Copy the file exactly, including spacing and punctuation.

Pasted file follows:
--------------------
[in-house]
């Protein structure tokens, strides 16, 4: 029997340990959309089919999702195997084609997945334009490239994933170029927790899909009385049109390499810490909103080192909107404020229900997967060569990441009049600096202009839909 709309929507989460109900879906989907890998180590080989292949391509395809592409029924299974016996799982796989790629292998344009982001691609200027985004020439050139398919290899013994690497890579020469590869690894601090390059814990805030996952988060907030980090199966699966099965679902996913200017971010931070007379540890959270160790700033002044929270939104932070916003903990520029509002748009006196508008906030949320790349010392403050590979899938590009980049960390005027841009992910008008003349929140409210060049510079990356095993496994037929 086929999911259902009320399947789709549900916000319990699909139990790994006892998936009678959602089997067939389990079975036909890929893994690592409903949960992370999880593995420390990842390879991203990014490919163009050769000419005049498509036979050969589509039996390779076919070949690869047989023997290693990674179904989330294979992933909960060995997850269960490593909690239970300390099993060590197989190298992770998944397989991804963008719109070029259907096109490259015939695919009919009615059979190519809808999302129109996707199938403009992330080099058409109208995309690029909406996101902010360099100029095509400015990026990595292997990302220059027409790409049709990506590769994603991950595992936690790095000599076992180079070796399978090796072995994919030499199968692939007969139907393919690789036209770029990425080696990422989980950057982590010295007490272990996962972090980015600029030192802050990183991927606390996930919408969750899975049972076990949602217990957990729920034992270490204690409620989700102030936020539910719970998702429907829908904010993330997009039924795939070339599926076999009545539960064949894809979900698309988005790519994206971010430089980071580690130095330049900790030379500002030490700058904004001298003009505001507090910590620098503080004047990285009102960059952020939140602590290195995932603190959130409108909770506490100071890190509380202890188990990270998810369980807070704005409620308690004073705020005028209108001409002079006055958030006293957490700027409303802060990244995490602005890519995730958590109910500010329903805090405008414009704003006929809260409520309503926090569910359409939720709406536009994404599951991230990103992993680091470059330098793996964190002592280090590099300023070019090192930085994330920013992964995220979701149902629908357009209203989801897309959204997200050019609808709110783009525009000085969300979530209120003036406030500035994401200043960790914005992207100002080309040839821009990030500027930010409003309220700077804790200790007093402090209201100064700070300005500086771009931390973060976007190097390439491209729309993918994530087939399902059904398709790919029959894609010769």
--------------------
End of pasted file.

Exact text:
[in-house]
């Protein structure tokens, strides 16, 4: 029997340990959309089919999702195997084609997945334009490239994933170029927790899909009385049109390499810490909103080192909107404020229900997967060569990441009049600096202009839909 709309929507989460109900879906989907890998180590080989292949391509395809592409029924299974016996799982796989790629292998344009982001691609200027985004020439050139398919290899013994690497890579020469590869690894601090390059814990805030996952988060907030980090199966699966099965679902996913200017971010931070007379540890959270160790700033002044929270939104932070916003903990520029509002748009006196508008906030949320790349010392403050590979899938590009980049960390005027841009992910008008003349929140409210060049510079990356095993496994037929 086929999911259902009320399947789709549900916000319990699909139990790994006892998936009678959602089997067939389990079975036909890929893994690592409903949960992370999880593995420390990842390879991203990014490919163009050769000419005049498509036979050969589509039996390779076919070949690869047989023997290693990674179904989330294979992933909960060995997850269960490593909690239970300390099993060590197989190298992770998944397989991804963008719109070029259907096109490259015939695919009919009615059979190519809808999302129109996707199938403009992330080099058409109208995309690029909406996101902010360099100029095509400015990026990595292997990302220059027409790409049709990506590769994603991950595992936690790095000599076992180079070796399978090796072995994919030499199968692939007969139907393919690789036209770029990425080696990422989980950057982590010295007490272990996962972090980015600029030192802050990183991927606390996930919408969750899975049972076990949602217990957990729920034992270490204690409620989700102030936020539910719970998702429907829908904010993330997009039924795939070339599926076999009545539960064949894809979900698309988005790519994206971010430089980071580690130095330049900790030379500002030490700058904004001298003009505001507090910590620098503080004047990285009102960059952020939140602590290195995932603190959130409108909770506490100071890190509380202890188990990270998810369980807070704005409620308690004073705020005028209108001409002079006055958030006293957490700027409303802060990244995490602005890519995730958590109910500010329903805090405008414009704003006929809260409520309503926090569910359409939720709406536009994404599951991230990103992993680091470059330098793996964190002592280090590099300023070019090192930085994330920013992964995220979701149902629908357009209203989801897309959204997200050019609808709110783009525009000085969300979530209120003036406030500035994401200043960790914005992207100002080309040839821009990030500027930010409003309220700077804790200790007093402090209201100064700070300005500086771009931390973060976007190097390439491209729309993918994530087939399902059904398709790919029959894609010769």